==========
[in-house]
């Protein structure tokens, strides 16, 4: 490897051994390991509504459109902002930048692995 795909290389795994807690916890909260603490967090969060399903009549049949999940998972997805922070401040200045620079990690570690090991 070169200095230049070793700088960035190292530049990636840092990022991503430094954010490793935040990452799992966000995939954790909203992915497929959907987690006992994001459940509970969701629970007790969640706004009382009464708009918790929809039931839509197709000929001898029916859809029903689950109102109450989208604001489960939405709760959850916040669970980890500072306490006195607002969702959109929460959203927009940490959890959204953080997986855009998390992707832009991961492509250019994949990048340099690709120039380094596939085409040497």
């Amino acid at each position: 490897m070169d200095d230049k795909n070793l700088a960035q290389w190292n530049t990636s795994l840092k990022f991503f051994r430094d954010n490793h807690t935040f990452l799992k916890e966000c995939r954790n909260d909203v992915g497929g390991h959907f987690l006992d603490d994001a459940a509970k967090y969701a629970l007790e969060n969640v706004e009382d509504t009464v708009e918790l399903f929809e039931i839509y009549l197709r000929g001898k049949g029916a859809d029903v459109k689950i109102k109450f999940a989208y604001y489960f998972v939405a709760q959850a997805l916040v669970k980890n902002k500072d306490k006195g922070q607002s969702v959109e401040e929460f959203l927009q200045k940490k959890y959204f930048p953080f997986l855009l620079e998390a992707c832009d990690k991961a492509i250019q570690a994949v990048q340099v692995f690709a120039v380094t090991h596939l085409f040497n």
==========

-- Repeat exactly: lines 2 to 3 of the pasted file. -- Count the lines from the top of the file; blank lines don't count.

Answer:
């Protein structure tokens, strides 16, 4: 490897051994390991509504459109902002930048692995 795909290389795994807690916890909260603490967090969060399903009549049949999940998972997805922070401040200045620079990690570690090991 070169200095230049070793700088960035190292530049990636840092990022991503430094954010490793935040990452799992966000995939954790909203992915497929959907987690006992994001459940509970969701629970007790969640706004009382009464708009918790929809039931839509197709000929001898029916859809029903689950109102109450989208604001489960939405709760959850916040669970980890500072306490006195607002969702959109929460959203927009940490959890959204953080997986855009998390992707832009991961492509250019994949990048340099690709120039380094596939085409040497």
């Amino acid at each position: 490897m070169d200095d230049k795909n070793l700088a960035q290389w190292n530049t990636s795994l840092k990022f991503f051994r430094d954010n490793h807690t935040f990452l799992k916890e966000c995939r954790n909260d909203v992915g497929g390991h959907f987690l006992d603490d994001a459940a509970k967090y969701a629970l007790e969060n969640v706004e009382d509504t009464v708009e918790l399903f929809e039931i839509y009549l197709r000929g001898k049949g029916a859809d029903v459109k689950i109102k109450f999940a989208y604001y489960f998972v939405a709760q959850a997805l916040v669970k980890n902002k500072d306490k006195g922070q607002s969702v959109e401040e929460f959203l927009q200045k940490k959890y959204f930048p953080f997986l855009l620079e998390a992707c832009d990690k991961a492509i250019q570690a994949v990048q340099v692995f690709a120039v380094t090991h596939l085409f040497n």